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Talent Beyond Boundaries: Linking the Global Labor Market to Refugee Talent

TBB is linking skilled refugees with companies in countries that need their skills in order to pioneer labor mobility for refugees.

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*Please Upload User Experience Map (as attachment) and any additional insights gathered from Beneficiary Feedback in this field

Key insights from our User Experience Mapping include: 1) Ongoing communication with our candidates is critical for both them and for us; 2) We need to strive to create value for our candidates throughout our processes given uncertain outcomes; 3) We need to be aware that technology touches several steps of our process and take active steps to be inclusive of less digitally literate candidates; 4) Through partnership with orgs with expertise, we can best serve our candidates.

Why does the target community define this problem as urgent and/or a priority? How is the idea leveraging and empowering community assets to help create an environment for success? (1000 characters)

Our target community sees the lack of access to legal, reliable work and a sustainable future as the greatest challenge of living as a refugee in a host country. Lack of work affects their abilities to provide for themselves and their families; even those who have found work fear for their futures remaining in countries that have limited resources and infrastructure to support them, and restrictive policies that make it impossible to integrate over the long-term. Many have unsuccessfully explored several options to move to opportunity and stability including resettlement, humanitarian visas, scholarships, and smuggling. TBB views refugees’ skills as assets which, when recognized, can be leveraged to find opportunities to migrate for work. We are overcoming the barriers that keep refugees from accessing international labor mobility and pioneering an urgently needed solution for refugees to rebuild their lives.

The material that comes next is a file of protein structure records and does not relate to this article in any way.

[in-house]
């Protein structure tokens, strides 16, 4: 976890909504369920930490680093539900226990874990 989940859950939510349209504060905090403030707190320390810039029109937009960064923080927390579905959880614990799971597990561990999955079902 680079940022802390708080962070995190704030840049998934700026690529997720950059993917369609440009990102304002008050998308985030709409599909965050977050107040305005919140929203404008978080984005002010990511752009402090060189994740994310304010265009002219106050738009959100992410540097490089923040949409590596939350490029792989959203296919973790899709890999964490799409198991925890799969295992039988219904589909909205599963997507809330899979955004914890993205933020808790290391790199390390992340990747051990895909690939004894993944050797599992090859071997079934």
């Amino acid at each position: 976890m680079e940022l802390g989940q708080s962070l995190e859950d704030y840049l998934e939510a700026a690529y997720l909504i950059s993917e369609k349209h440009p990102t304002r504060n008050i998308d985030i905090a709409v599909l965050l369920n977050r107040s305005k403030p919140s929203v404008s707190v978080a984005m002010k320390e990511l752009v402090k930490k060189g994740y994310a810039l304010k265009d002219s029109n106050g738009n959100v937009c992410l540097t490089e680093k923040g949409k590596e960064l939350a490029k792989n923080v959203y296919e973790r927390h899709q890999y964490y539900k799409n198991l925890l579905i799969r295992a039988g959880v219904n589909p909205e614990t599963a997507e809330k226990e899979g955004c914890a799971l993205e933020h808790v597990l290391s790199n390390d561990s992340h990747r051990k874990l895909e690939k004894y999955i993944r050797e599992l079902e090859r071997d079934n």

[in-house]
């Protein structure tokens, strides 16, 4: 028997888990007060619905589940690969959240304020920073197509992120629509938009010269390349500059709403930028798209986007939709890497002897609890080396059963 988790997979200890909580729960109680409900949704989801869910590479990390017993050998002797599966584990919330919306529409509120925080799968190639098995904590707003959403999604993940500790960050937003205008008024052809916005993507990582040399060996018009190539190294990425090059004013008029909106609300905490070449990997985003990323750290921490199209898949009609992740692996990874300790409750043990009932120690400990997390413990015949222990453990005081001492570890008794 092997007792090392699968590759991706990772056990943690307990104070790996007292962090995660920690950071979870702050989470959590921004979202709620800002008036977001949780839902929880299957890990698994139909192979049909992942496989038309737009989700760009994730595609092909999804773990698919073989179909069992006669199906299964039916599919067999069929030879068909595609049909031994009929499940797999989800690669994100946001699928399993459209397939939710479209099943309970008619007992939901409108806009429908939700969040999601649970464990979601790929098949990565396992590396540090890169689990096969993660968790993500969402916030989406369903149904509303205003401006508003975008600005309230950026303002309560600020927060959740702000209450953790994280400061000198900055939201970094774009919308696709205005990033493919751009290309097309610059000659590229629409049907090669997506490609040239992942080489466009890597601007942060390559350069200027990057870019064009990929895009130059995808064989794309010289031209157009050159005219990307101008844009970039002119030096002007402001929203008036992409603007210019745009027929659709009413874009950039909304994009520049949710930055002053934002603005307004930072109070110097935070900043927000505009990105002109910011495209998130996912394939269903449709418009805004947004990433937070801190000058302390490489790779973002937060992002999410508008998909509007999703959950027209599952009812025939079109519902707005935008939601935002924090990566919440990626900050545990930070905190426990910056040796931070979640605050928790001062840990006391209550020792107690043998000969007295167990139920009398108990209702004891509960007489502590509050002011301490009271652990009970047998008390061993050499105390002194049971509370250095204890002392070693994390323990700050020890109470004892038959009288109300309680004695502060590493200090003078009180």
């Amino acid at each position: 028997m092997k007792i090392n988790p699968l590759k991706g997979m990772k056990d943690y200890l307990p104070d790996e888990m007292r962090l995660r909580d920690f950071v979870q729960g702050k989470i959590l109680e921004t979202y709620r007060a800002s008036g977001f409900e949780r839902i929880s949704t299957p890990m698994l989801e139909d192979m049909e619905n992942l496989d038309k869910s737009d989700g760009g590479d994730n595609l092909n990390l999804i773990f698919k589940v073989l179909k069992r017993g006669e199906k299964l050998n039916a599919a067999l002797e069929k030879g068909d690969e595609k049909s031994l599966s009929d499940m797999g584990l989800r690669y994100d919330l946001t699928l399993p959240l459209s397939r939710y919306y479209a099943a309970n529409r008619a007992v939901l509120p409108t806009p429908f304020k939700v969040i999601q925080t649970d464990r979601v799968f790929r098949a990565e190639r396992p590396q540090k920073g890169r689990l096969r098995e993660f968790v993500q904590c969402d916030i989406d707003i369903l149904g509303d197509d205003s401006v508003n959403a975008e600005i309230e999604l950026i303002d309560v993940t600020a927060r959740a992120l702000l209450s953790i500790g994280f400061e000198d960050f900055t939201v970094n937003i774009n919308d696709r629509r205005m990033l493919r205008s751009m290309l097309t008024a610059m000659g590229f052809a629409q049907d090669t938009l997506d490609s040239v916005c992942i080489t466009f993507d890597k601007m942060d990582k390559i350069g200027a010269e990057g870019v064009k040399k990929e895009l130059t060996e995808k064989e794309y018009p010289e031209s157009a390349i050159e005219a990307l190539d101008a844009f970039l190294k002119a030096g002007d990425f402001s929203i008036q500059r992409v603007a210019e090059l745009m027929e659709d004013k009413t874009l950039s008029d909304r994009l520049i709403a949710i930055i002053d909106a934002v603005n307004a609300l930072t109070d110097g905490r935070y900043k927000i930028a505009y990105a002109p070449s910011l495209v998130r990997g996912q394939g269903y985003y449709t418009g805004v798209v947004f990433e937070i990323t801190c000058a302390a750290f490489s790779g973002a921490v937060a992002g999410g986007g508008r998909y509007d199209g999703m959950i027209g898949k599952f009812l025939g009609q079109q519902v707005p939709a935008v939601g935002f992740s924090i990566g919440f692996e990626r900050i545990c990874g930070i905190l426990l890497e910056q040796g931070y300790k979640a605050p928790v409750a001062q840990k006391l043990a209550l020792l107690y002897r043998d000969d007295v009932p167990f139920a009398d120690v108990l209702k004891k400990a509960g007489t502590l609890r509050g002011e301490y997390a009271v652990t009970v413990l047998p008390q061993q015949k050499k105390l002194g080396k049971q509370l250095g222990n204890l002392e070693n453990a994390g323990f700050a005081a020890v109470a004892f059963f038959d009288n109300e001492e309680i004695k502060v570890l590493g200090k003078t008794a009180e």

How does the idea fit within the larger ecosystem that surrounds it? Urgent needs are usually a symptom of a larger issue that rests within multiple interrelated symptoms - share what you know about the context surrounding the problem you are aiming to solve. (500 characters)

There are 25.9 million refugees globally. As conflicts stretch on, global resettlement numbers shrink, and political division grows, our world is in desperate need of additional ways for refugees to move safely and legally to rebuild their lives. Governments are finalizing agreements on two Global Compacts on Refugees and on Migration. Both compacts call for the expansion of labor mobility for refugees and vulnerable migrants. TBB is the only global entity dedicated to making this a reality.

How does the idea affect or change the fundamental nature of the larger ecosystem that surrounds it (as described above) in a new and/or far-reaching way? (500 characters)

Matching refugees with international jobs is just the tip of the iceberg. We are highlighting the tremendous human potential in refugee populations, developing ways to overcome the persistent barriers that keep refugees from migrating on the basis of their skills, and engaging both the private sector and, critically, governments in the development of an additional durable solution for refugees. We envision a future where labor mobility options are a part of standard response to refugee situation

What will be different within the target community as a result of implementing the idea? What is the scope and scale of that difference? How long will it take to see that difference and how will it be sustained beyond BridgeBuilder support? (500 characters)